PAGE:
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.r Pic. 1. Longitudinal section of the tracheal epithelium (Ep) with part of the lamina propria (Lp).-Human trachea. Electron micrograph. (Magnification, X650) FIG. 2. The epithelium is composed mainly of four cell types: basal cells (Bc), intermediate cells (Ic), mucous cells (Mc), and ciliated cells (Ci). The length of the cilia averages 6 g.- Human trachea. (Magnification, X1,400) 0009'7359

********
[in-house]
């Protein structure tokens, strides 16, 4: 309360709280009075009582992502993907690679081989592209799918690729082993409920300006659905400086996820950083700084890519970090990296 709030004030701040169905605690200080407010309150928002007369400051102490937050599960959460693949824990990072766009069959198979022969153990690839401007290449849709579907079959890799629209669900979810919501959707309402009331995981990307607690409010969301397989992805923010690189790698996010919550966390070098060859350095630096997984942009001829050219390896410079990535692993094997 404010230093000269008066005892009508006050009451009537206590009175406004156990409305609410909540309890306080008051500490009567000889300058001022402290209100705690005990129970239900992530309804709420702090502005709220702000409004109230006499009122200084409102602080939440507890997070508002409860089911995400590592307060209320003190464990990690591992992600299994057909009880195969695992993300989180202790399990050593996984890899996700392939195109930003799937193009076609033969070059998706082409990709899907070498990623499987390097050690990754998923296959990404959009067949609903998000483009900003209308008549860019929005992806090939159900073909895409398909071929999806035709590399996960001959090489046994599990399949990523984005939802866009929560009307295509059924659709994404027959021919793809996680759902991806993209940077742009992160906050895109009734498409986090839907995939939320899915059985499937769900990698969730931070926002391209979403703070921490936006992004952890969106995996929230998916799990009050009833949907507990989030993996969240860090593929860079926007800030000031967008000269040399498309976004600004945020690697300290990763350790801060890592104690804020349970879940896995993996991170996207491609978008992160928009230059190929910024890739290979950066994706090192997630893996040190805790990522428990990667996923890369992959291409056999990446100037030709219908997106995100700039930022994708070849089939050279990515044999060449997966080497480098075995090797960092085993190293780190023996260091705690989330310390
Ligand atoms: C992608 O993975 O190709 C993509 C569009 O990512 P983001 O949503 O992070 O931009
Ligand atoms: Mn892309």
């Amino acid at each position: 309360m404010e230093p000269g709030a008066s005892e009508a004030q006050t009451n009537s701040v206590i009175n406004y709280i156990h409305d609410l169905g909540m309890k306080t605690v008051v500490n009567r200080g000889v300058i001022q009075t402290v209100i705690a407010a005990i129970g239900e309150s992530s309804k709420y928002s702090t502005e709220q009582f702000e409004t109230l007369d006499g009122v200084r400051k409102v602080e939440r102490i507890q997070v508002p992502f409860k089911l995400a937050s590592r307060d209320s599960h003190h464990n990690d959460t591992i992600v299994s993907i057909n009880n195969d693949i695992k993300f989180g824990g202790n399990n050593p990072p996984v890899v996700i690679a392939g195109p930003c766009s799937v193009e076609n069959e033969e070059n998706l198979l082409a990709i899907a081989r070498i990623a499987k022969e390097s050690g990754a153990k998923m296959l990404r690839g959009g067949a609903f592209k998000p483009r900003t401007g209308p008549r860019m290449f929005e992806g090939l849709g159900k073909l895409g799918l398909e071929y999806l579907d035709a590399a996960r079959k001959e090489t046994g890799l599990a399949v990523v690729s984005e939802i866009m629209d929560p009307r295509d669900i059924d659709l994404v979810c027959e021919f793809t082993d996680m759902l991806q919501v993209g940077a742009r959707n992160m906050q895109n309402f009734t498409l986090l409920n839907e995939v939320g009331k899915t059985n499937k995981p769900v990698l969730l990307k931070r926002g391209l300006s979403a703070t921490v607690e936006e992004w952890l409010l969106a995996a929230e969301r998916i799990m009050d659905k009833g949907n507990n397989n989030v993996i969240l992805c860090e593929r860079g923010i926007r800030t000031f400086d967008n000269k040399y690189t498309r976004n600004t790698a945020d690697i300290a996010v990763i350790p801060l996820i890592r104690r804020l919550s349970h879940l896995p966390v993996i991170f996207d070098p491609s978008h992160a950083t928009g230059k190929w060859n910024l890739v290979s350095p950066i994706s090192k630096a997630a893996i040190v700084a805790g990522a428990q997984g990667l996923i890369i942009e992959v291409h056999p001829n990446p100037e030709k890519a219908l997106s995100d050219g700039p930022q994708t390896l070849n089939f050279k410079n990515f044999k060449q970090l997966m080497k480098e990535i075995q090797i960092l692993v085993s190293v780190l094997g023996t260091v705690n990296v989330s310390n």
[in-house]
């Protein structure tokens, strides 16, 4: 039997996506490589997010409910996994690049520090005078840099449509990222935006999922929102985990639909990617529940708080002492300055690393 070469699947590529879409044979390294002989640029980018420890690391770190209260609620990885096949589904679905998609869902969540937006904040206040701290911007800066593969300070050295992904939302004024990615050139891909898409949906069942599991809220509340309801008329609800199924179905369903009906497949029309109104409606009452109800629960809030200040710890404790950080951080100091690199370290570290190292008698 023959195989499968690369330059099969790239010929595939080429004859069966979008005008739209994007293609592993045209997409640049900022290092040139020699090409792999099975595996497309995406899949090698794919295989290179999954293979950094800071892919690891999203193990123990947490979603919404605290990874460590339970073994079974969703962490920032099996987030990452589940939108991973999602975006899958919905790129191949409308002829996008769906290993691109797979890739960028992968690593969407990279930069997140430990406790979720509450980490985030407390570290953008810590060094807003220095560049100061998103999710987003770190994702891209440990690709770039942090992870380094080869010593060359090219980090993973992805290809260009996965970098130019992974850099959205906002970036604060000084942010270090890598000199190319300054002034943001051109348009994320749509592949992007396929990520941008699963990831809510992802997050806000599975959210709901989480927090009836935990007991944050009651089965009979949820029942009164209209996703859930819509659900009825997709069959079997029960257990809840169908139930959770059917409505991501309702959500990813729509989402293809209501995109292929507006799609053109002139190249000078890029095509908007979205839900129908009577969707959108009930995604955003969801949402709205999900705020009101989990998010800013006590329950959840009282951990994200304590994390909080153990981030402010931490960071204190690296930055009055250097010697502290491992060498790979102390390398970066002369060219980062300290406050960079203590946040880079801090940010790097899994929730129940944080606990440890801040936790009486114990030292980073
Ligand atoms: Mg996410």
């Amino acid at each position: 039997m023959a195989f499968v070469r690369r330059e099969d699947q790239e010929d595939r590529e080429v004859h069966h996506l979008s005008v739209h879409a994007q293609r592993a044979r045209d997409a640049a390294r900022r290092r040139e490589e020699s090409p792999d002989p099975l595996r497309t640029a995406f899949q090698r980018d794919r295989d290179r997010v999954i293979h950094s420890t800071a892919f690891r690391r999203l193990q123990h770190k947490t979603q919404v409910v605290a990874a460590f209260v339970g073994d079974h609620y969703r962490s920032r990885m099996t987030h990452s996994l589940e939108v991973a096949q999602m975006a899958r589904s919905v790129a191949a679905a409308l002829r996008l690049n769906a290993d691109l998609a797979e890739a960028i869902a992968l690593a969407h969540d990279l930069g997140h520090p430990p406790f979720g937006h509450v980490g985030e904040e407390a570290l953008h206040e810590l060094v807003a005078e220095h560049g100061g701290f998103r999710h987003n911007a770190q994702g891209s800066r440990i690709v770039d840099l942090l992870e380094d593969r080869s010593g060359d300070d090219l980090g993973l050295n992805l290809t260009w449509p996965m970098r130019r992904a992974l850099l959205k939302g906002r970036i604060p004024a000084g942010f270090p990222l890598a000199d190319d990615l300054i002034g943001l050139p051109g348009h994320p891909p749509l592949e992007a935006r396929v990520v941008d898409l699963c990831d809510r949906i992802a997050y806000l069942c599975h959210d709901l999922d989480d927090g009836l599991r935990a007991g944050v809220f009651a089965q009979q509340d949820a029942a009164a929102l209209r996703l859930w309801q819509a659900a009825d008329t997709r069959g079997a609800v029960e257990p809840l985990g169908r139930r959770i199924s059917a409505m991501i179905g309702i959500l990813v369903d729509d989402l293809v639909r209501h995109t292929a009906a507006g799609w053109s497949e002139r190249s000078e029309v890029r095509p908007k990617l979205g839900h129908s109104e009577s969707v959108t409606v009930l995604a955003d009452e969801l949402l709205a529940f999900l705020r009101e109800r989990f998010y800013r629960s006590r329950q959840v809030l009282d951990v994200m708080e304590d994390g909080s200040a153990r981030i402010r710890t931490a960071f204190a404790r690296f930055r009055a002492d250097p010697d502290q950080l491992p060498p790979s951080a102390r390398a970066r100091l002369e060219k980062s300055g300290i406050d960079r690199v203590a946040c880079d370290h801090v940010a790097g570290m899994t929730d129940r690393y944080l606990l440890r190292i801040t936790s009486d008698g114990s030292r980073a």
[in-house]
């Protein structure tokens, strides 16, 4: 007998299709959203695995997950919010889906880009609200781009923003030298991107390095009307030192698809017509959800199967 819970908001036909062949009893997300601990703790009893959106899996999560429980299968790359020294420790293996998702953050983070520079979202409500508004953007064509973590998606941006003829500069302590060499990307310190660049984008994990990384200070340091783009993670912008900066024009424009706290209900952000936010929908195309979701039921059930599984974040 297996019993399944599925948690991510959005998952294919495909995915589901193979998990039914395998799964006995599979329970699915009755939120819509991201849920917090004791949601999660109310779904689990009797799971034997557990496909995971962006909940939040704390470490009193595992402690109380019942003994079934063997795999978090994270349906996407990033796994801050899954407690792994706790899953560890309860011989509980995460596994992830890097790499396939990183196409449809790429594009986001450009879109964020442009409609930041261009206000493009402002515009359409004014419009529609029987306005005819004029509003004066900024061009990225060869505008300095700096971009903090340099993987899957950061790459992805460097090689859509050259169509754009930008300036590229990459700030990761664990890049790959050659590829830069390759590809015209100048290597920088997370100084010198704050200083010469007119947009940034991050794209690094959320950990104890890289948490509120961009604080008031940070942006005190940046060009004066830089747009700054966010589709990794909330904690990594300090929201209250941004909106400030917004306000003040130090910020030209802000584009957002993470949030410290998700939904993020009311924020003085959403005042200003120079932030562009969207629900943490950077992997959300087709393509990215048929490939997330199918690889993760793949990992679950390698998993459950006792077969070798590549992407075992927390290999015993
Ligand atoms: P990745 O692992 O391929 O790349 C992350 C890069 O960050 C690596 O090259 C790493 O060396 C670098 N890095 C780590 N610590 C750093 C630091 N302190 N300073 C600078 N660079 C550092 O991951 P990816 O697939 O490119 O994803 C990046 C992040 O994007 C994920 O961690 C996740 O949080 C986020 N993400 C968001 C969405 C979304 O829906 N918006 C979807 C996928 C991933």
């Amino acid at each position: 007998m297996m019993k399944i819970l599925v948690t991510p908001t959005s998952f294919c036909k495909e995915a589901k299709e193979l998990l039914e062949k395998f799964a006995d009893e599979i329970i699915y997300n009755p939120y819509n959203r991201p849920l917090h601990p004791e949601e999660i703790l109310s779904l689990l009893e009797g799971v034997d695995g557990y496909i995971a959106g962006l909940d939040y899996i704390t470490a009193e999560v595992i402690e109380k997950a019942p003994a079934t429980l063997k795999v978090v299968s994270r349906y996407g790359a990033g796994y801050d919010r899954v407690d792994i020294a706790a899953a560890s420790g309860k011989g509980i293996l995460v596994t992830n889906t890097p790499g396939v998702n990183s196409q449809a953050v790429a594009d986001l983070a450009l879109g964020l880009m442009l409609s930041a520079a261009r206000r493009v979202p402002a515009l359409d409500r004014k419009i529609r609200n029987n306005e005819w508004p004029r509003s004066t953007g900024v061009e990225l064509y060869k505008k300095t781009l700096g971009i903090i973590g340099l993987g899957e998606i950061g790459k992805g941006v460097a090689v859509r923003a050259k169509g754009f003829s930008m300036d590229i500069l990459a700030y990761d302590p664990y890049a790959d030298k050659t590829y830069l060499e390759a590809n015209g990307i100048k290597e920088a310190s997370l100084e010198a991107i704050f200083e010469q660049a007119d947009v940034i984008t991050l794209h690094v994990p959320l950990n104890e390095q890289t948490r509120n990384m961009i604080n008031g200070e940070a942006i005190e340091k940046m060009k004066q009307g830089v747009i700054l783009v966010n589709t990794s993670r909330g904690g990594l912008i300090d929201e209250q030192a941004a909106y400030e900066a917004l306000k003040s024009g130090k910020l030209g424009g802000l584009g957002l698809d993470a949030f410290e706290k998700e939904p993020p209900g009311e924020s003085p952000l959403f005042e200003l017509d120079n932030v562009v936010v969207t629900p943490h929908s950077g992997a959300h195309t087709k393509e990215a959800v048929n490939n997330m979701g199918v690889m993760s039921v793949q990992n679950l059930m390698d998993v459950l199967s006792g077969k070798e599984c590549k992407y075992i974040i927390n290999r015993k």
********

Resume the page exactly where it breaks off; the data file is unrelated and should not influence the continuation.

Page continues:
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ULTRASTRUCTURE AND FUNCTION OF TRACHEAL MUCOSA 3 rhick basement membrane may be penetrated 1?' v occasional nerves and cellular components. lt is presently quite generally accepted to refer only to the thin membrane as the base- ment membrane. The dense network of fibrils is really an integral part of the interstitial con- nective tissue fibrils, although with an unusual, dense arrangement. Beneath the feltwork is the lamina propria of the tracheal mucosa. It con- tains a loose network of collagenous and elastic f.berU, fibroblasts, numerous lymphocytes, mac- rophages, occasional mastcelle, and eosinophils. The capillary network is quite vast and is ac- companied mostly by unmyelinated nerves. It .hould be noted that the capillaries do not come very close to the thin basement membrane; ,:~either do they form extensive venous plexuses ~unilar to those in the nasal mucosa. Glands of the Submucosa The submucosa contains a loose connective 'is~ue in which a varying amount of fat cells :~ located. It is also traversed bv occasional ?hin strands of smooth muscle; but its main ieature is the glands. These are mostly simple ''.Ibulo-alveolar glands with a predominance mucus-producing cells, although a fair num- 'ler of serous cells are mixed in between, often m a demilunar kind of arrangement similar 1o that in the sublingual and submandibular <alivary glands. It is important to keep in mind that the se- oretion of the trachea is derived mostly from -hese glands, although the goblet cells of the ~pithelium obviously also contribute to the tormation of the mucous blanket of the respira- )ry mucosa. It is quite likely that the serous ~-omponent of the mucus comes only from the <itbmucosal _lands, and irritants reaching the ~nucosa are likely to cause these submucosal _lauds to discharge rapidly and often with :-niumes so large that it would be impossible or the goblet cells of the epithelium to produce -;ch a quantity of mucus instantaneously. The Tracheal Epithelium ~ILin' V of the most important functions of the -: irheal mucosa rest with the epithelium. It ::eretore seems appropriate to consider this ~~ini,rane quite thoroughly. There are at least r different cell types in the epithelium ure 2). B.i~al cells form a layer next to the basement membrane. Goblet cells represent the mucus-producing cell of the epithelium. They reach from the basement membrane to the surface of the epithelium. Ciliated cells are pre- dominant; they all face the surface and gen- erally reach the basement membrane. A fourth cell type is frequently noticed in the human tracheal epithelium. It is an intermediate cell located just above the basal cell layer. Basal cells: The basal cells are of a polygo- nal or slightly elongated shape (figure 3). They rest on the thin basement membrane. The lateral surfaces make contacts with neigh- boring basal cells, but also with the basal processes of the goblet cells. These contacts may be in the form of thin cytoplasmic processes making a membrane-to-membrane contact, but more often than not these contacts take the shape of desmosomes. This is a specialized cell contact involving a multilayering of membranes in a button-like arrangement. This kind of cellular contact is common in stratified squa- mous epithelia. The nucleus occupies a large por- tion of the basal cell. The cytoplasm is charac- terized by aa multitude of fine tonofilaments which traverse the cell in many directions and often converge on the desmosomes. lTitochondria are sparse, and those present are small and spherical and scattered about in the cell. Ribo- somes are sparse; the Golgi complex is vestigial if at all present. Some granular structures with high electron density may represent lysosomes. In general, the basal cell represents a poorly differentiated cell similar to the cells found near the basement membrane of the epidermis (ger- minal cells) or the esophagus. In the latter cases, the basal cells give rise to other cells of the epithelium, and there is every reason to be- lieve that this is the case also in the tracheal epithelium. Intermediate cells: Infrequently, there are some cells just above the basal cell layer which resemble the basal cells from an ultrastructural point of view, but which have a more elongated or ~4pindle shape (figures 2 and 3). Mitoses can often be seen within this incomplete cell layer, and it is quite obvious that the cells are derived from the basal cells. .17u.cus-producing cells: The mucus-pro- ducing cells are called goblet cells (figure 4). They are structurally very similar to goblet cells of the intestinal tract. In the respiratory